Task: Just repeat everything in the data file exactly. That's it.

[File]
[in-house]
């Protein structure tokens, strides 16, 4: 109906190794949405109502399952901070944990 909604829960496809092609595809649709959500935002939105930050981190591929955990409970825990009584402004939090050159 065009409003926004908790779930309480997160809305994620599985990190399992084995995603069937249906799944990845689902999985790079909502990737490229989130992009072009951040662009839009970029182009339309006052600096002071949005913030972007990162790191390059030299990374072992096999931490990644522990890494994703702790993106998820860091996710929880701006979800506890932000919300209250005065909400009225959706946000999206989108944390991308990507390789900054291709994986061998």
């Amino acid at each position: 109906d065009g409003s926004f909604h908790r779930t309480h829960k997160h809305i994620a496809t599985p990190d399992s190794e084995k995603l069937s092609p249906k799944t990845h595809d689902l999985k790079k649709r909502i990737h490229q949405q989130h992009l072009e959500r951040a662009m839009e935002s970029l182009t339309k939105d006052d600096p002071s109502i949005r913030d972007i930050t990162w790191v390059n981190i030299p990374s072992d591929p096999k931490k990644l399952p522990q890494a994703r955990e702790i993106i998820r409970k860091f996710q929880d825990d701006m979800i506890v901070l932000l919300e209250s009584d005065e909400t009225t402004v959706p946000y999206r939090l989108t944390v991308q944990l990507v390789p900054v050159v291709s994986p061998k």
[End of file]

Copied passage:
[in-house]
């Protein structure tokens, strides 16, 4: 109906190794949405109502399952901070944990 909604829960496809092609595809649709959500935002939105930050981190591929955990409970825990009584402004939090050159 065009409003926004908790779930309480997160809305994620599985990190399992084995995603069937249906799944990845689902999985790079909502990737490229989130992009072009951040662009839009970029182009339309006052600096002071949005913030972007990162790191390059030299990374072992096999931490990644522990890494994703702790993106998820860091996710929880701006979800506890932000919300209250005065909400009225959706946000999206989108944390991308990507390789900054291709994986061998």
């Amino acid at each position: 109906d065009g409003s926004f909604h908790r779930t309480h829960k997160h809305i994620a496809t599985p990190d399992s190794e084995k995603l069937s092609p249906k799944t990845h595809d689902l999985k790079k649709r909502i990737h490229q949405q989130h992009l072009e959500r951040a662009m839009e935002s970029l182009t339309k939105d006052d600096p002071s109502i949005r913030d972007i930050t990162w790191v390059n981190i030299p990374s072992d591929p096999k931490k990644l399952p522990q890494a994703r955990e702790i993106i998820r409970k860091f996710q929880d825990d701006m979800i506890v901070l932000l919300e209250s009584d005065e909400t009225t402004v959706p946000y999206r939090l989108t944390v991308q944990l990507v390789p900054v050159v291709s994986p061998k």